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How is Private Cloud Conferencing Different from On-Premise Solutions?

Cameron Smith
October 5, 2017

There’s been a major shift  in how video conferencing is hosted.

Where once there was only the option for on-premise deployment (which required expensive servers and set-up/maintenance fees), the rise in cloud computing has made video conferencing more accessible than ever before.

However, cloud video conferencing doesn’t come without limitations. While security increases for it every year, there is still, at the very least, a perception that on-premise deployments are more secure.

This is especially important for organizations that deal with sensitive information, or have government regulations. On-premise also means that the system is entirely owned and operated by the organization, with full customization and control, something that is unlikely with traditional cloud video conferencing.

But on-premise deployment means enormous up-front costs, and expensive upgrades as technology improves. Cloud offers flexibility, and a more cost effective solution, especially for smaller organizations. Yet, what happens when a hybrid solution is required?

That’s where private cloud conferencing comes in.

What is Private Cloud Conferencing?

You’re probably already familiar with conventional cloud computing, and the video conferencing it permits. It’s essentially the storage and transmission of data over the internet (external servers) instead of on local servers.

Private cloud is something a bit different. The bulk of information transmitted and stored will be hosted and managed in the cloud. However, the client will still have the option to manage and store some information on-site.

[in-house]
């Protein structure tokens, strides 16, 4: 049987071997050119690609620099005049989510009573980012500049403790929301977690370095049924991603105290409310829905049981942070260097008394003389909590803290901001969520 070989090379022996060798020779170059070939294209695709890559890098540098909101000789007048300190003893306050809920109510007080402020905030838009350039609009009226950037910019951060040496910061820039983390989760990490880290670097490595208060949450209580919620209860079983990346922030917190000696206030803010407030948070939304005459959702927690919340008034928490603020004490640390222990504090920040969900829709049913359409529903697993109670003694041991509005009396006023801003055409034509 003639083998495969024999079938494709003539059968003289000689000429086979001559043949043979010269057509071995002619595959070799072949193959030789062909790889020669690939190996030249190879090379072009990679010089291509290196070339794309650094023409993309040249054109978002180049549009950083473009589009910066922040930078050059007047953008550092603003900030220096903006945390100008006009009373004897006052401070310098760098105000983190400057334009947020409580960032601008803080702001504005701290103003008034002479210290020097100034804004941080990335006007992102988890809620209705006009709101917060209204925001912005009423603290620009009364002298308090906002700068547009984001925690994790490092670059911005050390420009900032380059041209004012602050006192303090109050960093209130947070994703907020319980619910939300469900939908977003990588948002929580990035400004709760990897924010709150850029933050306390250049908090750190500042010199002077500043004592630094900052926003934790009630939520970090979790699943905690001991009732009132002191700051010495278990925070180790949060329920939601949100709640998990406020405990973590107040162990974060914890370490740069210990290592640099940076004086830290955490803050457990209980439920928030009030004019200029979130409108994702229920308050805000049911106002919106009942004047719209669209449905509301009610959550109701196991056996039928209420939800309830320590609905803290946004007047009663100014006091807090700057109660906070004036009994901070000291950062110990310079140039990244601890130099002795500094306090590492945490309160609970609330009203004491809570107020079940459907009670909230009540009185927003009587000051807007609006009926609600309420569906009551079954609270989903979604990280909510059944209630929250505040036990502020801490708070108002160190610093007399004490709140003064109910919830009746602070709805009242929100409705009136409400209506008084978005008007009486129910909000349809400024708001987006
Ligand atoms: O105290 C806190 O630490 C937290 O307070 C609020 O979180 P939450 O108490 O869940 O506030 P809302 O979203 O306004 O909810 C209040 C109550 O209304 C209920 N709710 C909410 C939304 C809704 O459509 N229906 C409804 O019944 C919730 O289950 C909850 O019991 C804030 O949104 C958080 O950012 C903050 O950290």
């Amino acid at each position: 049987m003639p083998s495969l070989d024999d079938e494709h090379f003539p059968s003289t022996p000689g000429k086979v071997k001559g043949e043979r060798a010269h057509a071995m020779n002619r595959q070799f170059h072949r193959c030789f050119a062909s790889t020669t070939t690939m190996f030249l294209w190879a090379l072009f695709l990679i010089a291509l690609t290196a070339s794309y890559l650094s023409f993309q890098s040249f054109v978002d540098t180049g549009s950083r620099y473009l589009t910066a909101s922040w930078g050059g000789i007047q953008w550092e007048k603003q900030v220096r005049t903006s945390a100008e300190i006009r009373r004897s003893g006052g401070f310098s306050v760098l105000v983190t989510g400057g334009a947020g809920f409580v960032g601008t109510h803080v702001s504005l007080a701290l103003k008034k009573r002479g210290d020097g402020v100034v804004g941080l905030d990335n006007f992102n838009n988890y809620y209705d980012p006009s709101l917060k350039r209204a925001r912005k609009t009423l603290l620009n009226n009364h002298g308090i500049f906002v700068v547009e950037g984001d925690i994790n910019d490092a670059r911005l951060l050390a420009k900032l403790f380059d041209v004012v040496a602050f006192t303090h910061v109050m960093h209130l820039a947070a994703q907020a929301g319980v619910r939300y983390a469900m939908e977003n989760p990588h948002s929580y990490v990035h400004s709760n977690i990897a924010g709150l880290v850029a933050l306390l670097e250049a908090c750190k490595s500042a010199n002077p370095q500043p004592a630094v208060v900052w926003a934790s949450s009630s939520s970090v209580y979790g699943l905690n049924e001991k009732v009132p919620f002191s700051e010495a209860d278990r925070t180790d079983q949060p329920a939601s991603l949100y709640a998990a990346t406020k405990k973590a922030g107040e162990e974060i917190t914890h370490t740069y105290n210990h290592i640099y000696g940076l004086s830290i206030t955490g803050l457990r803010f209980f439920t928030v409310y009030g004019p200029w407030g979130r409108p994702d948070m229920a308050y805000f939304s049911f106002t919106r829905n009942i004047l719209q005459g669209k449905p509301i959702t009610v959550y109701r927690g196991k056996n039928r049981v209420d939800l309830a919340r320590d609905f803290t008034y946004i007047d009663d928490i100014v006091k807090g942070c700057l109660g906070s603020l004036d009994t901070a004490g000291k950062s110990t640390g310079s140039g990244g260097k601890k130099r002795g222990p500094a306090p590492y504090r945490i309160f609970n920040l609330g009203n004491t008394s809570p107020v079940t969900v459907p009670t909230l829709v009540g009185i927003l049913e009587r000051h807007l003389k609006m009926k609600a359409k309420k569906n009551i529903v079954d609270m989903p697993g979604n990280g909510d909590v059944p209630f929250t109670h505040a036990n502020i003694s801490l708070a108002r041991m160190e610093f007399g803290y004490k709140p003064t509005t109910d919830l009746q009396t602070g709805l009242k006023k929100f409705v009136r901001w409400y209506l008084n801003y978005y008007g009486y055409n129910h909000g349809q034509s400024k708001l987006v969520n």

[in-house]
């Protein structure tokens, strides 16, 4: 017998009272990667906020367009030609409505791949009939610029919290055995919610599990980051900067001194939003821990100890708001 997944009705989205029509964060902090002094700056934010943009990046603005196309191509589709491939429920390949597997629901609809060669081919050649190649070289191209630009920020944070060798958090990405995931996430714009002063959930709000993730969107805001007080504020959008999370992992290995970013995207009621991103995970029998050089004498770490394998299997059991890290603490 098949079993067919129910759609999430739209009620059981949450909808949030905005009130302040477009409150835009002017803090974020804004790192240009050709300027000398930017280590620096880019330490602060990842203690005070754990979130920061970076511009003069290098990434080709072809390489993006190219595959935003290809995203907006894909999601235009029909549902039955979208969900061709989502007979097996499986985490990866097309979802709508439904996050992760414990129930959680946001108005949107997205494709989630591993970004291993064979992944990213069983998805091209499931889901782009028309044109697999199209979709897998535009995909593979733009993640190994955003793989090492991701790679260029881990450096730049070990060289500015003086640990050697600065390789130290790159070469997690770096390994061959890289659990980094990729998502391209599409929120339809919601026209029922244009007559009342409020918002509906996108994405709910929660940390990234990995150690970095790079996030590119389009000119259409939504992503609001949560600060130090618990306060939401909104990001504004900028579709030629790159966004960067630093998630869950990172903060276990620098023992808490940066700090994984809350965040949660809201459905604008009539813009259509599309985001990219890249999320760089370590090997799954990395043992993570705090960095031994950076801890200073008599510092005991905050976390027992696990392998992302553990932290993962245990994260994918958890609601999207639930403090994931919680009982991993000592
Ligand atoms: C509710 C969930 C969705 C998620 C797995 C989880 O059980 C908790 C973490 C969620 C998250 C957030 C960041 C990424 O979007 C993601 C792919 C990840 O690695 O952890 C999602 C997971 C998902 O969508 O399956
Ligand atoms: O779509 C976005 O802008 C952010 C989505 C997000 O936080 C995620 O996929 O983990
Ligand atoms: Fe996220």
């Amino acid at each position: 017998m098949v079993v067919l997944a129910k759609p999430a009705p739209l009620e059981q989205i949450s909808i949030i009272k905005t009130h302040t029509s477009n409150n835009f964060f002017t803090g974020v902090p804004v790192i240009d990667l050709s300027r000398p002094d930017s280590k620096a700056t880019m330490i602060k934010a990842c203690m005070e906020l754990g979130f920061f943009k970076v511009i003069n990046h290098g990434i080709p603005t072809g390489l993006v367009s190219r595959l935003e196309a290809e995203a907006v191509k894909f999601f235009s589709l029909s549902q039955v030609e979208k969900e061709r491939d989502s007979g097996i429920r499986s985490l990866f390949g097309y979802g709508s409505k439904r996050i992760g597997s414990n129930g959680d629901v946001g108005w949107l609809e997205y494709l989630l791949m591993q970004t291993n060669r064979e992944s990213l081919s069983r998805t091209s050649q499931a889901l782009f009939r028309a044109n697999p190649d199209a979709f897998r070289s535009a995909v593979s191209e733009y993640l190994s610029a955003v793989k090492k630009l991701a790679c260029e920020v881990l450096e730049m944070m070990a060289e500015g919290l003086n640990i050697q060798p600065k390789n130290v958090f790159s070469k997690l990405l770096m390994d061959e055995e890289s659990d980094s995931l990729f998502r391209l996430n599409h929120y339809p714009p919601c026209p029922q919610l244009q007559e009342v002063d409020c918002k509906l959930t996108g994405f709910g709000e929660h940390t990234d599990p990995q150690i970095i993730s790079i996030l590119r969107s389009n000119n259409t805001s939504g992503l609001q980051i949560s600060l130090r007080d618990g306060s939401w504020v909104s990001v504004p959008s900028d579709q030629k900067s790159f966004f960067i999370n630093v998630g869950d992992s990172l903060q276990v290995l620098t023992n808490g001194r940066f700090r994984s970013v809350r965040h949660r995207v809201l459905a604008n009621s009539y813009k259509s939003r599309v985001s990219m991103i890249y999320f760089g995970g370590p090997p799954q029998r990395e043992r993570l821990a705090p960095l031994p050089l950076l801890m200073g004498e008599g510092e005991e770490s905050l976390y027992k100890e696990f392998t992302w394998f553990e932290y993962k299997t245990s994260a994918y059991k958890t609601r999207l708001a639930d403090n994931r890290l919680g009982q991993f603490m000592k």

The “private” in private cloud simply refers to the control you’re able to have over your conferencing, as if it was a privately deployed solution, hosted internally.

In essence, it allows for a hybrid solution between on-prem deployment and a cloud-hosted solution, offering the best of both worlds.

Why Choose Private Cloud?

Private Cloud conferencing has a lot going for it. It incorporates the best elements from both other deployment options, making it desirable for organizations looking for something very specific to fit their collaboration needs.

The first aspect is the control you get, without hefty investments in internal infrastructure to support it, or the technicians to maintain it. Unlike on-prem setups, you don’t fully own your conferencing system. But that also means you’re not forced to replace it when the equipment becomes outdated – like with standard cloud conferencing those updates happen automatically.

However, unlike where standard cloud offerings are fully controlled by the host, private cloud solutions offer far more control for the client using it. This includes some customization features, and an ability to access elements of backend support.

It also allows for recordings of video conferences to be captured and stored directly on site. This is especially good for storing recordings of sensitive information, or to maintain HIPAA compliance.

That’s another reason why people are opting for Private Cloud. With the ability to manage some of the content on-site, there is – perceptively at least – an improvement in security that conventional cloud conferencing has to offer.

As for the cost, private cloud strikes a balance between the on-prem and cloud conferencing services. On-prem deployments are generally priced under the Capital Expenditure (CAPEX) model, while private cloud is billed as an Operational Expenditure (OPEX).

This means that the heavy up-front costs incurred when pursuing an on-prem setup can be deferred in the manner most common to standard cloud conferencing. Naturally, private cloud will be more expensive than its conventional counterpart, but the OPEX model of billing allows for more flexibility and can make it easier to access collaboration tools for small and medium sized businesses.

Conclusion

The Private Cloud is a unique hybrid of two different models of video conferencing.

Taking elements from both, the Private Cloud allows for more control from the organization using it, without the hassle of an on-prem solution. It provides added security, customization and backend access, with all the ease of a managed cloud service.

With a more flexible billing model, private cloud is accessible for a range of businesses, making effective collaboration more accessible than ever before.

Interested in your own private cloud conferencing? Contact RP1Cloud today to learn more!